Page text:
Business was booming. Not only did the move to New Jersey allow ITC to better serve the theater and railroad clients, but Charles positioned the company to become a leader in the garment, shoe and furniture industries. Realizing that these industries needed labels for identification, tags for advertisement, piecework production control tags for the garment factory workers who worked on bundles of goods guided through the various plants and payroll tickets for the company owners in order to properly pay their employees, ITC began heavily producing such items. Unlike typical, woven tags and labels, ITC became one of the leading producers of processed silk, satin, linen and cotton labels that enticed garment industries due to their extended life and cheap price. Clients at the time included two of the largest American retail enterprises in Montgomery Ward and Sears. ITC’s slogan became “tickets, tags and labels.”

By the 1920s, what Charles Manshel originally intended to be a way to keep his family financially afloat after the untimely death of his father in the late 1890s grew to become one of the most successful printing companies in the United States.  Things only got better.



As the world changed, so did ITC. The advancements in machinery and technology altered the way printing was done, as well as the items that were printed. The old way of manufacturing was phased out. As these transitions took place, so did transitions within ITC.

Charles’ sons, Milton and Harold, as well as son-in-law Arthur Krieger were brought into the family business, and this new generation helped move ITC into the new age. 

An engineer, Milton ran the manufacturing portion of the business before following in his father’s footsteps as ITC’s second president upon Charles’ retirement in 1948. Harold became vice president and was instrumental in the marketing of the company. Arthur, who was married to Charles’ daughter Charlotte, was educated in textiles, running ITC’s vat dye engraved label business until his early death in 1967.

From the 1940s to the 1970s, ITC truly blossomed as an industry leader. The company was active during World War II, producing war ration books for the federal government when sugar and gasoline were rationed. Additionally, ITC also made labels for every garment and tent the government bought for a time during the war.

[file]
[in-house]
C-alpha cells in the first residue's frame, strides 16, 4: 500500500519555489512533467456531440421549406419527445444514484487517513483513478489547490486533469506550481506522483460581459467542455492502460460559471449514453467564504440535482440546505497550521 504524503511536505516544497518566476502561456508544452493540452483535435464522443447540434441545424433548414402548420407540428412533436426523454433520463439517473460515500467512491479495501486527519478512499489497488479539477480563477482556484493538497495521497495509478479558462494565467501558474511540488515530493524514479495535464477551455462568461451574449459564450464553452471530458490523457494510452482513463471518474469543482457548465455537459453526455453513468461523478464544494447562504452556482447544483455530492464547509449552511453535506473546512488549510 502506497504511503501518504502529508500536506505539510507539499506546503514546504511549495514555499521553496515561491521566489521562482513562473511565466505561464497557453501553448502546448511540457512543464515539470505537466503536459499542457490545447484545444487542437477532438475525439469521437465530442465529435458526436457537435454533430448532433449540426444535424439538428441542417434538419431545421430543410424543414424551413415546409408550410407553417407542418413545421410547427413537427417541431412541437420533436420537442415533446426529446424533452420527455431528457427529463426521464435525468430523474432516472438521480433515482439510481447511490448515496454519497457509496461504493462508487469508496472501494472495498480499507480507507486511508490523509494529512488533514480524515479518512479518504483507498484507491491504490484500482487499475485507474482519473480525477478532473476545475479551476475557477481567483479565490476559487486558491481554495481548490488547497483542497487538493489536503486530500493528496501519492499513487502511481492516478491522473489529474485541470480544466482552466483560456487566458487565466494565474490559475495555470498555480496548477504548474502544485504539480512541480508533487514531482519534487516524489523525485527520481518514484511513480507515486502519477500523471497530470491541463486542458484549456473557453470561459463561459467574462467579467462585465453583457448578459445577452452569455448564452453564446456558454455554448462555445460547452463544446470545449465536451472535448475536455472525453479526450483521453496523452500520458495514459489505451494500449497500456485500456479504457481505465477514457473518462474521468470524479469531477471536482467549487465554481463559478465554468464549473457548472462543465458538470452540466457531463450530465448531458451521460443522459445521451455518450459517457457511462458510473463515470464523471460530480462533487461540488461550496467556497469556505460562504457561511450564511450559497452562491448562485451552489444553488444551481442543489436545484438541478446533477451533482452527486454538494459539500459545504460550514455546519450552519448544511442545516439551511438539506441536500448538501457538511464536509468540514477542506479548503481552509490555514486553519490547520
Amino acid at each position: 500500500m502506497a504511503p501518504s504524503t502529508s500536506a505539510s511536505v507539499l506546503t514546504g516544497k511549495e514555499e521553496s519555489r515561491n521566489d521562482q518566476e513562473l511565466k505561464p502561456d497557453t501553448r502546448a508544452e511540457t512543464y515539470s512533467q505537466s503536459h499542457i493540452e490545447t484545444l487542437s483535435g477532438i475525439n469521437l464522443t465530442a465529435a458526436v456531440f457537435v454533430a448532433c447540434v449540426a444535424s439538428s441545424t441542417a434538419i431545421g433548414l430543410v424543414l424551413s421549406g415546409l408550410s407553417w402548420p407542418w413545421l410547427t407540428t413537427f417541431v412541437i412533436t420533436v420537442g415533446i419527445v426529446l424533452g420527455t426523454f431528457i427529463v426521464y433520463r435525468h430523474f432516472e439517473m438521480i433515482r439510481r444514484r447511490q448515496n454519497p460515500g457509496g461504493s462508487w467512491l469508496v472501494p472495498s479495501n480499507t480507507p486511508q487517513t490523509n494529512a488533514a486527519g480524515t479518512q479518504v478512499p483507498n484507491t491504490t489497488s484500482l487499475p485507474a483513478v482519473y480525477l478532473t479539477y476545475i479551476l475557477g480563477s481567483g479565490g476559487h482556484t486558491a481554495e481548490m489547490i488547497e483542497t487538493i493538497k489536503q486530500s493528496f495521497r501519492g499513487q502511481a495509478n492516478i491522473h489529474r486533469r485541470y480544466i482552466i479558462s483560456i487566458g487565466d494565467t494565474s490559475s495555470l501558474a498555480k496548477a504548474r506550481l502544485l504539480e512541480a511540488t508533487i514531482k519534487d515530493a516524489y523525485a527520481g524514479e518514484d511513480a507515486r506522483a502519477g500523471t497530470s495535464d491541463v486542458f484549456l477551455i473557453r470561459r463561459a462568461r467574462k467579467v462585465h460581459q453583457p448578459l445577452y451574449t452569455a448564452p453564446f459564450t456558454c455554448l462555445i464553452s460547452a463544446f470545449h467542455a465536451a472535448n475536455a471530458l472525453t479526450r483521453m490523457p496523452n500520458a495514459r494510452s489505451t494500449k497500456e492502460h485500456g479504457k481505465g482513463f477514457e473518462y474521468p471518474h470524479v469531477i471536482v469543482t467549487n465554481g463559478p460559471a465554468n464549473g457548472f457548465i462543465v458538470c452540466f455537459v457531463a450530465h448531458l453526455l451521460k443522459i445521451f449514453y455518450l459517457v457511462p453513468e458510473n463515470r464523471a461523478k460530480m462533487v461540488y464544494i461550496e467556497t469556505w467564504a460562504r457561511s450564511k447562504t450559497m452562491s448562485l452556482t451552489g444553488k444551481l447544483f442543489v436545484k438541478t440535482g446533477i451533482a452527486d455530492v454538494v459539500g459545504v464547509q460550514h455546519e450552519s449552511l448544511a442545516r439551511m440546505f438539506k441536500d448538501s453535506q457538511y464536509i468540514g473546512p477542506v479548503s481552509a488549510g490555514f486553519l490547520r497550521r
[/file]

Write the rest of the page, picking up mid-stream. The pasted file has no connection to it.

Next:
Following World War II, ITC continued to produce tickets for the railroads, landing huge accounts with a majority of the railroads along the east coast, including the Long Island Railroad and Pennsylvania Central.

In the 1950s, the International Ladies Garment Workers Union (ILGWU) and the Amalgamated Clothing Workers Union (ACWU) decided they would have a label in every garment made by them to showcase American workmanship. For many years, ITC was the sole maker of these labels.

Individual and season tickets for a plethora of professional and college sports teams also became a tremendous source of business for ITC. The company printed tickets for football, baseball, basketball, soccer and hockey teams, including – but not limited to – the San Diego Chargers, Minnesota Vikings, Miami Dolphins, Boston Celtics, New Jersey Nets, Washington Capitals and Tulsa Roughnecks. With the hub of the business being near the Big Apple, ITC also printed all New York Giants, Jets, Yankees, Mets, Knicks and Cosmos tickets, as well. 

ITC continued to be the pacesetter in innovation, too, as the company was one of the first in the nation to manufacture pressure sensitive labels (stickers on labels), becoming one of the original companies to print the pressure sensitive labels for United Fruit Company’s Chiquita bananas in 1963.

In the 1970s, the original lottery tickets for the State of New Jersey (Clover Club) were printed by ITC.